October 21st, 2021: 11am (Eastern Time)

Chat Transcript:
Blue Turtle Consulting:

Blue Turtle Consulting:

PS… your options fee proposal works like a charm.

Blue Turtle Consulting:

I always try to explain to my clients that flat fee will save them more money and they go for it.

You could have a % fee for the quoted amount from the contractor and increase if the construction goes up but not if more expensive kitchen etc are chosen.

Apologies for going back to my questions again. What I meant on a % fee, your fee goes up if the construction cost goes up which always do, but not on a more expensive kitchen because an architect does not have to do extra work.

Well, as long as we are still during permits stage we still hold lots of power over the outcome. And yes, I do retainer.

The % fee is worked out and then set as a ‘capped’ lump sum.

It depends who the client is. If they are a professional company you can get away with a % fee otherwise a flat fee.

That is what I have done also .

Oops, here you go. I always try to explain to my clients that flat fee will save them money and they go for it. Its easier to add to extras or “change orders” to a flat fee with an agreed upon scope

Blue Turtle Consulting:

Thank you!
Questions answered:
Would it beneficial to give alternative costs per stage?
I am an owner of a small architect firm. I have been requested for fee proposals by contractors, real estate agents and other designers, who want to lead the projects but are not qualified to do so. Some may simply want to use my credentials or want to learn skills from me. What should I do?
I have been recommended to a potential client by a surveyor whom she trusts. My difficulty is that the scope of the work is undefined as it includes alterations but also a problem of subsidence which in my view needs investigating first. How do I quote a fee when the scope of my service cannot yet be defined?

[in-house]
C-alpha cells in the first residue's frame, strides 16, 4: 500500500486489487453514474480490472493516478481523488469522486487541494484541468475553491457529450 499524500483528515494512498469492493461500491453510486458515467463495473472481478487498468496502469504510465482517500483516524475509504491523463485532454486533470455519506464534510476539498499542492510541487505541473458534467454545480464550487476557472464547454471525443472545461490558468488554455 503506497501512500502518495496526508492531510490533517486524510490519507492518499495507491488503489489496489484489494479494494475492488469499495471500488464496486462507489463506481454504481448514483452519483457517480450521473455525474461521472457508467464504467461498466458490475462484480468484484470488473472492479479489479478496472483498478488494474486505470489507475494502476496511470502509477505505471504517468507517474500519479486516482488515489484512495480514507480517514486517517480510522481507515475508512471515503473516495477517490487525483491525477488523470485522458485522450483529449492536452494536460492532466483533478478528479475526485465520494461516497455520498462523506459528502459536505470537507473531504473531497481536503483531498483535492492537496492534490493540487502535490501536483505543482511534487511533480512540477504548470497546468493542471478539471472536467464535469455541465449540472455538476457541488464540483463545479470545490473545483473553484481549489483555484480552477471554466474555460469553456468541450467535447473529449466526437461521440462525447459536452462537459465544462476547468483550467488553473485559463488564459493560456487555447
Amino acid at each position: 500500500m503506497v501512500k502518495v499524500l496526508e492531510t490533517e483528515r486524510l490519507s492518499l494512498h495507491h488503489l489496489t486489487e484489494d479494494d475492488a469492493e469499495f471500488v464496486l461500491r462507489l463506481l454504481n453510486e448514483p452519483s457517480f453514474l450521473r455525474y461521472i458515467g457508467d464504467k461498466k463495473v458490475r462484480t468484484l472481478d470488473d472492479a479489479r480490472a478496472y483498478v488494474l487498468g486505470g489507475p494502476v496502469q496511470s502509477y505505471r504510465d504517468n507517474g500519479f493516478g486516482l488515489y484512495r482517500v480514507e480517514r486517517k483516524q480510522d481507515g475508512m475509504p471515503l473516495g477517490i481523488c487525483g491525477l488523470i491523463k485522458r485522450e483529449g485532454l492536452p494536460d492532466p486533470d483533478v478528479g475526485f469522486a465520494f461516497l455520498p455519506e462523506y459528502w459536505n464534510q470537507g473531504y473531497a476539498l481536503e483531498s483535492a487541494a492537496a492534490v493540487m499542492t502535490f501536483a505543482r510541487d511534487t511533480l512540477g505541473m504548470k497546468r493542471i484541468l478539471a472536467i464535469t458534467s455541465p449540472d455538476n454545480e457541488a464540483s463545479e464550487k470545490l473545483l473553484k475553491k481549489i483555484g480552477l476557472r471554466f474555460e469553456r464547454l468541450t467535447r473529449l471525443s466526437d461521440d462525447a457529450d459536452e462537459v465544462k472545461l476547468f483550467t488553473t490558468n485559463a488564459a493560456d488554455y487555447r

Hello, sadly can’t make the meeting but I have two questions for consideration. Firstly how to come up with a reasonable hourly rate, and secondly if doing a percentage based fee based on an estimated % of the construction cost how do you manage this if the cost ends up more or less than estimated? It feels like someone (architect or client) is always going to loose out with this method? Navigating the fee process as a startup / sole practitioner
How do I avoid scope creep?
How do I avoid price negotiation?
How do I generate qualified leads?
Which is better, a percentage of the construction cost which can vary or a flat fee which stays the same?
Invoice timing for last payment… too agressive to send it before releasing CDs?
1. The Right (And Wrong) Way To Calculate Hourly Rates For Architects:
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2. Marketing for Architects: The Most Important Rule!:
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3. 3 Biggest Fee Proposal Problems… and How to Fix Them!:
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4. Mastermind Group (2 places available in the UK):
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